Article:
Economist says there’s not much the Bank of Canada can do about it.
Canadian economist David Rosenberg says Canada’s consumer debt bubble reminds him “of Mary Shelley’s Frankstein,” saying “We built the monster and then ‘oops.”
As noted by BNN Bloomberg, “Canadians owe, on average, about $1.70 for every dollar of disposable income. Canada’s ultra-low interest rates have made the creation of that debt bubble inevitable, said Rosenberg.”
The report also noted a speech by Bank of Canada Governor Stephen Poloz, who said that eight percent of Canadian households have a debt burden that is over 350% of their annual income.
That is where a crisis could begin, as even a small rise in interest rates will swamp many of those deeply-indebted Canadians.
Rosenberg noted that a one percent rise in mortgage rates (47% of all Canadian mortgages are in a renewal phase in 2019) would be like “a one per cent pay cut for the Canadian economy.”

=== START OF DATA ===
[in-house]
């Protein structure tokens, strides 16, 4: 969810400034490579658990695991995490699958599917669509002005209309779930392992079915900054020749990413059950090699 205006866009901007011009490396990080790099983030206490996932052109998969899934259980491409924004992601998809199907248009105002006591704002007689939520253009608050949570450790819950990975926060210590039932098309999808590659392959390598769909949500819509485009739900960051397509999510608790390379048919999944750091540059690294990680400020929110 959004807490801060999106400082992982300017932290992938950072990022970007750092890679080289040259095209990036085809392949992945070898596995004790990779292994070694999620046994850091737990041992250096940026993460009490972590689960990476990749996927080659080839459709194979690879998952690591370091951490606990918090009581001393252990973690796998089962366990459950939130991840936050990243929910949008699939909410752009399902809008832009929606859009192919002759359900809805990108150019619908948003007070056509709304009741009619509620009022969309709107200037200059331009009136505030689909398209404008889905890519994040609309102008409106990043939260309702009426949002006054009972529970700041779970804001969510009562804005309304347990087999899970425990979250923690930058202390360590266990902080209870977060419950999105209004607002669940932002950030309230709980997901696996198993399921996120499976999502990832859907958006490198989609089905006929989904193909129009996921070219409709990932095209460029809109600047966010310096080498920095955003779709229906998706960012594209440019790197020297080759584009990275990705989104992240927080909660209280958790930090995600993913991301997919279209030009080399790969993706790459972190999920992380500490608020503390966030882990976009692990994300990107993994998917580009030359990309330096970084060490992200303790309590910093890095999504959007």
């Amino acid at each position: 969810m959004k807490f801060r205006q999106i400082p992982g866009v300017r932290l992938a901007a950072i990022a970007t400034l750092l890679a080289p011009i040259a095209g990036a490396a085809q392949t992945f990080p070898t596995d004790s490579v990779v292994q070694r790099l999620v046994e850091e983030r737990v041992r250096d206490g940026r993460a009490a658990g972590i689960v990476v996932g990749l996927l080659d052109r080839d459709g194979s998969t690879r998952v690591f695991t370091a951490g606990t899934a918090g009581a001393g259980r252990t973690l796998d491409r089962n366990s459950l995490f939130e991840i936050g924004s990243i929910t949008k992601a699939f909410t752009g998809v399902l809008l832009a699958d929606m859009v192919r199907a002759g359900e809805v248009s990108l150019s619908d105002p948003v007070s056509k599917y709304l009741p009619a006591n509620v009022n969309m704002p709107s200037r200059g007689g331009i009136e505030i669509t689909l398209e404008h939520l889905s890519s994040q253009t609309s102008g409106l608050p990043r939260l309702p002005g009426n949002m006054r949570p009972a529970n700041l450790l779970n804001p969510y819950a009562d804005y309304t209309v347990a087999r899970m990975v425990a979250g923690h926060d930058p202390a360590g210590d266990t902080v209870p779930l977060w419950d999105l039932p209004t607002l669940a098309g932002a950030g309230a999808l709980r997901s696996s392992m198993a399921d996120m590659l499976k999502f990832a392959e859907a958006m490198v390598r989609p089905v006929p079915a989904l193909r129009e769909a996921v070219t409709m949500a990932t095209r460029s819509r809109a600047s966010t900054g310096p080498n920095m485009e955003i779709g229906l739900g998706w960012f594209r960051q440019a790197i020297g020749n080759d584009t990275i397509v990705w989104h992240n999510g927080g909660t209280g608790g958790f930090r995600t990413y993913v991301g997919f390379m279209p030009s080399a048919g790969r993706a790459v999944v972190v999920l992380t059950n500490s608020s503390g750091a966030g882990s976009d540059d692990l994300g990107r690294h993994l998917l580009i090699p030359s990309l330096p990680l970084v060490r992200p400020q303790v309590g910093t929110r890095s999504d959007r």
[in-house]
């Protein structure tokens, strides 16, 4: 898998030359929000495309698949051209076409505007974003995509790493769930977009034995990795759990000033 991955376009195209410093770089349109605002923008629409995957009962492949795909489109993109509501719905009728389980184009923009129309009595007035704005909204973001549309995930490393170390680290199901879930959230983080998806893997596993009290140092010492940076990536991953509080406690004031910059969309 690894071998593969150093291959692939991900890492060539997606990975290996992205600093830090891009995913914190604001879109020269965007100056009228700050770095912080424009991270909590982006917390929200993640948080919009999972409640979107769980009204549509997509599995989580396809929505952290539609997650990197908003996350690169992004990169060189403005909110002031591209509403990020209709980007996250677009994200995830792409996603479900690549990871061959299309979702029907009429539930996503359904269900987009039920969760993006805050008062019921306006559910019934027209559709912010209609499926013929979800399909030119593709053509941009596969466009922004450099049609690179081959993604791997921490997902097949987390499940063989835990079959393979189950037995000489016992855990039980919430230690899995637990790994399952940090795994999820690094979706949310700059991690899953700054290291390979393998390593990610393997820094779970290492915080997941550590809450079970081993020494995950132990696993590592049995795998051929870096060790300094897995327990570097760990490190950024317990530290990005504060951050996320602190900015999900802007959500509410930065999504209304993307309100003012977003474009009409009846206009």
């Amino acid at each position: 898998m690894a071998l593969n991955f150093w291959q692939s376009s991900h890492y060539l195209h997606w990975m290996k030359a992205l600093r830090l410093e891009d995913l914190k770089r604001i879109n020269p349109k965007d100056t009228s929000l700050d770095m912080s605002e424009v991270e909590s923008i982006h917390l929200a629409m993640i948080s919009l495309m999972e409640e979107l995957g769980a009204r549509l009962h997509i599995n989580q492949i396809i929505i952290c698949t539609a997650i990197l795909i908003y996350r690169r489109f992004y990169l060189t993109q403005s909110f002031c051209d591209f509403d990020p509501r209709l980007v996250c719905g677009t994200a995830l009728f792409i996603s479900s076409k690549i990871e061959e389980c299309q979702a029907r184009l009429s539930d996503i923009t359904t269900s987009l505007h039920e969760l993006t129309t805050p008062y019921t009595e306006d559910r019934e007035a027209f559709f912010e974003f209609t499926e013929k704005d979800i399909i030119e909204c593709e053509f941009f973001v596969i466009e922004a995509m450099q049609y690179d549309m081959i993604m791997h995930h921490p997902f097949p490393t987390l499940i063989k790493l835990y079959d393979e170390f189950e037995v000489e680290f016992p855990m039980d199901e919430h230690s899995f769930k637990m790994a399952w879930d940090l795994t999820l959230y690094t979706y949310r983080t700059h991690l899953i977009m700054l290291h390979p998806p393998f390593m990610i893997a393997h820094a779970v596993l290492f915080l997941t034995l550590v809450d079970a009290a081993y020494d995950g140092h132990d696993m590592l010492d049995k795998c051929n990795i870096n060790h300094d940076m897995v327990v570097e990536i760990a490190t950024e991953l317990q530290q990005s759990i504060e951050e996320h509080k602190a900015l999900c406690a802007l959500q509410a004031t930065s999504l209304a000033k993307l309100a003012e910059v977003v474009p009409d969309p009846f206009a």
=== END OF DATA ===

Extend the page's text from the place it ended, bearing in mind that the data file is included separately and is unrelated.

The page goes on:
He also pointed out that the Bank of Canada has limited control in this case:
“The Bank of Canada is just the little boy with a finger in the dike basically. Interest rates are gravitating higher in Canada because it’s happening in the United States. There is nothing the Bank of Canada can do about that.”
Of course, if the Bank of Canada had stuck to its core mandate of being a prime source of lending to strengthen Canada (Pierre Trudeau shifted things towards international banks), Canada would be in a far better position to deal with these challenges.
Tax cuts could help counter rising interest rates
There is a simple way to counter-act some of the challenges that will be faced by indebted Canadians amid rising interest rates. As I’ve said before, repealing the carbon tax and cutting taxes for individuals and families would free up some financial room that could go towards debt-repayment and interest costs.
However, with the Trudeau government going in the opposite direction, Canadian consumers are getting slammed by both higher taxes and higher interest costs. And all of that is happening as investment flees the country, and an economic slowdown looms. If government policy and interest rates keep hitting consumers at the same time, it makes an economic crisis more likely.